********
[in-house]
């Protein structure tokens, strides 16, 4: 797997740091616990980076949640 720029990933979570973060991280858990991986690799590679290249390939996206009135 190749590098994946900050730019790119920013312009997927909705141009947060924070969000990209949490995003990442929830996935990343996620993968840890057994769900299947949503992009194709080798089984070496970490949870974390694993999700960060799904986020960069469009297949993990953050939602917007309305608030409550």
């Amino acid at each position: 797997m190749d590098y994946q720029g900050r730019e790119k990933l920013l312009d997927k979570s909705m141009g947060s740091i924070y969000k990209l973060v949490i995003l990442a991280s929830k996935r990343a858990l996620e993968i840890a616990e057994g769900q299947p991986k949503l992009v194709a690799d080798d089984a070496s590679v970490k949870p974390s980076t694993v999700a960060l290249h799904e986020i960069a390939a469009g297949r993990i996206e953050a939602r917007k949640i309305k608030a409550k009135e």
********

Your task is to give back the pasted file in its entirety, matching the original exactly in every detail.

[in-house]
């Protein structure tokens, strides 16, 4: 797997740091616990980076949640 720029990933979570973060991280858990991986690799590679290249390939996206009135 190749590098994946900050730019790119920013312009997927909705141009947060924070969000990209949490995003990442929830996935990343996620993968840890057994769900299947949503992009194709080798089984070496970490949870974390694993999700960060799904986020960069469009297949993990953050939602917007309305608030409550």
């Amino acid at each position: 797997m190749d590098y994946q720029g900050r730019e790119k990933l920013l312009d997927k979570s909705m141009g947060s740091i924070y969000k990209l973060v949490i995003l990442a991280s929830k996935r990343a858990l996620e993968i840890a616990e057994g769900q299947p991986k949503l992009v194709a690799d080798d089984a070496s590679v970490k949870p974390s980076t694993v999700a960060l290249h799904e986020i960069a390939a469009g297949r993990i996206e953050a939602r917007k949640i309305k608030a409550k009135e």